Redfield & Wilton StrategiesC+9.6-6.0
ABC News/Washington PostA+9.2-5.6
Marist CollegeA+9.1-5.5
Echelon InsightsC+8.8-5.2
SurveyUSAA8.8-5.2
IpsosB-8.5-4.9
LégerC+8.4-4.8
Change ResearchC-8.3-4.7
Fox NewsA-8.3-4.7
YouGovB8.2-4.6
Research Co.B-7.8-4.2
PureSpectrumC+7.6-4.0
Morning ConsultB/C7.6-4.0
Monmouth UniversityA+7.4-3.8
Firehouse Strategies/OptimusB/C7.4-3.8
RMG ResearchB/C7.1-3.5
Harris XC6.5-2.9
Suffolk UniversityA6.2-2.6
IBD/TIPPA/B5.5-1.9
Emerson CollegeA-3.8-0.2
Zogby*C+3.60.0
Rasmussen Reports/Pulse Opinion ResearchC+3.20.4
CiviqsB/C3.10.5
AverageB/B-8.2-4.5

           * John Zogby Strategies/EMI Solutions, Zogby Analytics, Zogby Interactive/JV Analytics

These 32 pollsters accounted for 556 (80.6%) of the 690 polls conducted. On average, they estimated Biden-Harris would win the national popular vote by 8.2 points, identical to my final WAPA; the average miss was 4.5 points in favor of Biden-Harris. There was only minimal difference by pollster quality: the 11 pollsters with a rating of B or better missed by an average of 4.2 points, while the 21 pollsters with a rating of B- or lower missed by an average of 4.7 points. That said, three of the four pollsters who came closest to the final national margin—Zogby, Rasmussen and Civiqs—had ratings of B/C or C+; the fourth was Emerson College, rated A-. At the other end of the spectrum are seven pollsters who anticipated a double-digit national popular vote win for Biden-Harris: low-rated Opinium, NORC (who polled adults, not registered/likely voters), CNN/SSRS, Qriously and USC Dornsife; and high-rated Quinnipiac University and NBC News/Wall Street Journal.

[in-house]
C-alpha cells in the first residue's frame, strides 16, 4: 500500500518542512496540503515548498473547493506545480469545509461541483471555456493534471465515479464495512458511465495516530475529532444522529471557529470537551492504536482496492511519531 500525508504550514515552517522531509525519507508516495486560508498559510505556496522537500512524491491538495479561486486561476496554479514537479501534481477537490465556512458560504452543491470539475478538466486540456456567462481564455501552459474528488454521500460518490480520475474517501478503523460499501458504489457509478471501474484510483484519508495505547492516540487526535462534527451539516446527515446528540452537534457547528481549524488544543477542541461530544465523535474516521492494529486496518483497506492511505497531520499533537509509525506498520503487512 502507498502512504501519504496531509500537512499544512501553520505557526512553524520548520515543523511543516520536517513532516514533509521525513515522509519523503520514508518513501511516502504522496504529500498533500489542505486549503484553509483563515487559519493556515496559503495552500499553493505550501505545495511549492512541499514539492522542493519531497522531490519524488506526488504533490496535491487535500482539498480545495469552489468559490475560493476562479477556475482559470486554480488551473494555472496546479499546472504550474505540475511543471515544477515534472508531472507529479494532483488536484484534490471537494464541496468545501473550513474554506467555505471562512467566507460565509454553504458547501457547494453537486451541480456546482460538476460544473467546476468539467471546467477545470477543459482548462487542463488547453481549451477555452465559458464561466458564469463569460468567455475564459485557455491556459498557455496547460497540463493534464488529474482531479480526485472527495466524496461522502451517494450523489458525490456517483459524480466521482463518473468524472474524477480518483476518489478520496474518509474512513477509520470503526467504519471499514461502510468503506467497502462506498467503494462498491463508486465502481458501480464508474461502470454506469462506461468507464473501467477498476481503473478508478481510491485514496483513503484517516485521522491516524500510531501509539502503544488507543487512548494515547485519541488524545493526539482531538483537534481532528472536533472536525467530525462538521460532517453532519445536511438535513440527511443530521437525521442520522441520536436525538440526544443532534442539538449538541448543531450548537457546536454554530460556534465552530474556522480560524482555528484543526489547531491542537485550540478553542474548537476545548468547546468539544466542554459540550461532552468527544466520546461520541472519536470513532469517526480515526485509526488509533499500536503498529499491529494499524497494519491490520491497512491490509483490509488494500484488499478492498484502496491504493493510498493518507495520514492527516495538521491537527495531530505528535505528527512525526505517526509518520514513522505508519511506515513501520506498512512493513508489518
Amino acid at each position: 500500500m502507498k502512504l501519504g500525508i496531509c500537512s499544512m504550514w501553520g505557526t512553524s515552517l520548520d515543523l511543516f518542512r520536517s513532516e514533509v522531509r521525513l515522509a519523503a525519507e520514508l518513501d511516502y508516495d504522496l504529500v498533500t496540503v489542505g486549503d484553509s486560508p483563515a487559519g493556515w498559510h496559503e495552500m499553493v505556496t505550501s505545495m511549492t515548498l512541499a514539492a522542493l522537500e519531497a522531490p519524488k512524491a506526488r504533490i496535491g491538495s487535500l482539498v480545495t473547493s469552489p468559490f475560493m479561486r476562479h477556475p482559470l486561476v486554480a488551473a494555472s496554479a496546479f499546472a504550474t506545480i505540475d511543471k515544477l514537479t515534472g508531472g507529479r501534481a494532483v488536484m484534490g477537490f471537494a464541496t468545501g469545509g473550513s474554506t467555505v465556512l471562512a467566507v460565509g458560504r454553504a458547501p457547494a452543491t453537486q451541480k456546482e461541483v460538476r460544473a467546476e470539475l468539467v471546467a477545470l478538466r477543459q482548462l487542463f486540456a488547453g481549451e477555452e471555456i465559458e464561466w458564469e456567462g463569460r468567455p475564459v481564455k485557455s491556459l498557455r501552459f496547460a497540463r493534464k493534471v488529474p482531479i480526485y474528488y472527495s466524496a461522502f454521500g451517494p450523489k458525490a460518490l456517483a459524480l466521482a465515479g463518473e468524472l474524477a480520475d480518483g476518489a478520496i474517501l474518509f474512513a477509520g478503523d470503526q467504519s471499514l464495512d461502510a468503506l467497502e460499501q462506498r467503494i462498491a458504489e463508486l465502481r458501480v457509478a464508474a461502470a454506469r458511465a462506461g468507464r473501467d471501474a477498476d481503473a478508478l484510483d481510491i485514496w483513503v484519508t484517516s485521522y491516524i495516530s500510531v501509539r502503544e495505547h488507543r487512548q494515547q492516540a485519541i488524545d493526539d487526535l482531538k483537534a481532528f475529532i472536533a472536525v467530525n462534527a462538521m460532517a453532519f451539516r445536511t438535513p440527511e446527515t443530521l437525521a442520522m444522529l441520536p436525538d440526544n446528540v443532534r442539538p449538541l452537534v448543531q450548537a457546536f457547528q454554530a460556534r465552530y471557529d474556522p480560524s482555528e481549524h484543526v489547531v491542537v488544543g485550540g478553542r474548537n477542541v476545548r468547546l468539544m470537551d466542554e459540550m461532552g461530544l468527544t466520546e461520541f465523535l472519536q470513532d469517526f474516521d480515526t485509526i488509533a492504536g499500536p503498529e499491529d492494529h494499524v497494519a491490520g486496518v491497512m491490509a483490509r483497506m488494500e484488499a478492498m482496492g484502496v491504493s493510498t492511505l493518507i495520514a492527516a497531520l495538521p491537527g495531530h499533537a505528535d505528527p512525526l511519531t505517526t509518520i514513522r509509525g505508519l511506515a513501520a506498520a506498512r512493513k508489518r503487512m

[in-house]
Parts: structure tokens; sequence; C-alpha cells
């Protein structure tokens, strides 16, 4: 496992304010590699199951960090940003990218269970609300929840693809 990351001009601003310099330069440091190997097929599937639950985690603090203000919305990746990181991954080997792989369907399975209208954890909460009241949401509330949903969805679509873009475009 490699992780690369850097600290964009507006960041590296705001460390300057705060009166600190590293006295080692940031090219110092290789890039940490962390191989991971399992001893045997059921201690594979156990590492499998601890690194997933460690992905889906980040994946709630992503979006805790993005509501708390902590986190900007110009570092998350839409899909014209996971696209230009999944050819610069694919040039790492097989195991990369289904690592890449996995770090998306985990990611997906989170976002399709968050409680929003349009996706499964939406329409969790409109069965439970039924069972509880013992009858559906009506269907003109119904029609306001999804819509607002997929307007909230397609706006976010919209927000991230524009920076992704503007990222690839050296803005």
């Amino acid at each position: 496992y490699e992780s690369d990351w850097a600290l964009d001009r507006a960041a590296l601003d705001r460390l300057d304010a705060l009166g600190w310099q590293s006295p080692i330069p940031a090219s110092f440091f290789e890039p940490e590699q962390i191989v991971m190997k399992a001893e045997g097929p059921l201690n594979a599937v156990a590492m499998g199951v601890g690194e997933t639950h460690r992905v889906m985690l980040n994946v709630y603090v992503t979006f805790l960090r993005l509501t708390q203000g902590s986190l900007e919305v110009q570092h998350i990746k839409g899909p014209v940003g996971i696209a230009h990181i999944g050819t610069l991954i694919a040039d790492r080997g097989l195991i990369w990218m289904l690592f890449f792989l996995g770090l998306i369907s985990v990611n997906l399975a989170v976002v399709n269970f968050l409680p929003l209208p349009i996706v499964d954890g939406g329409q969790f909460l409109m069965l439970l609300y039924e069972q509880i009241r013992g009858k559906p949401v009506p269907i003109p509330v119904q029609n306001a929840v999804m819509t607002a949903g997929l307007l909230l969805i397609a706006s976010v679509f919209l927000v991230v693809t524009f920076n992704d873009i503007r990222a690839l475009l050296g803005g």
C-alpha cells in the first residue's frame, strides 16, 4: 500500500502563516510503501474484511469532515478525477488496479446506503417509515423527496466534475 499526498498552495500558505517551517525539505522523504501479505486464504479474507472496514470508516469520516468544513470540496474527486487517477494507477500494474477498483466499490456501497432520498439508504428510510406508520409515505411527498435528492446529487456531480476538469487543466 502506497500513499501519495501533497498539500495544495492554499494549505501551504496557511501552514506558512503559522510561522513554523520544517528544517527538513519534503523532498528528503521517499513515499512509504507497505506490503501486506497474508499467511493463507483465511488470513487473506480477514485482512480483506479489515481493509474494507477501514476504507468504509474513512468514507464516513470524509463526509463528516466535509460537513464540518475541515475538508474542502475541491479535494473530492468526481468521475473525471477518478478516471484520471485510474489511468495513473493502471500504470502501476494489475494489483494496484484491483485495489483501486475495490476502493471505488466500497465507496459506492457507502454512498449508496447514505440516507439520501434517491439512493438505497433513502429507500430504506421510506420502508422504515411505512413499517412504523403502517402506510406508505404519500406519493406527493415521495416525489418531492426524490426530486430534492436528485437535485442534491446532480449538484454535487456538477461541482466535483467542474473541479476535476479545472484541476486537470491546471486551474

Overall, though, the polling captured the broad contours of the 2020 presidential election—if not the precise margins—fairly well, with JBWM and actual Democratic margins correlated a near-perfect 0.99; the order of states from most to least Democratic was accurately predicted. It forecast a solid, if not spectacular win by Biden-Harris in the national popular vote, a restoration of the upper Midwestern “blue wall,” and continued Democratic gains in southeastern/southwestern states such as Arizona, Georgia, North Carolina and Texas, even as Florida, Iowa and Ohio become more Republican.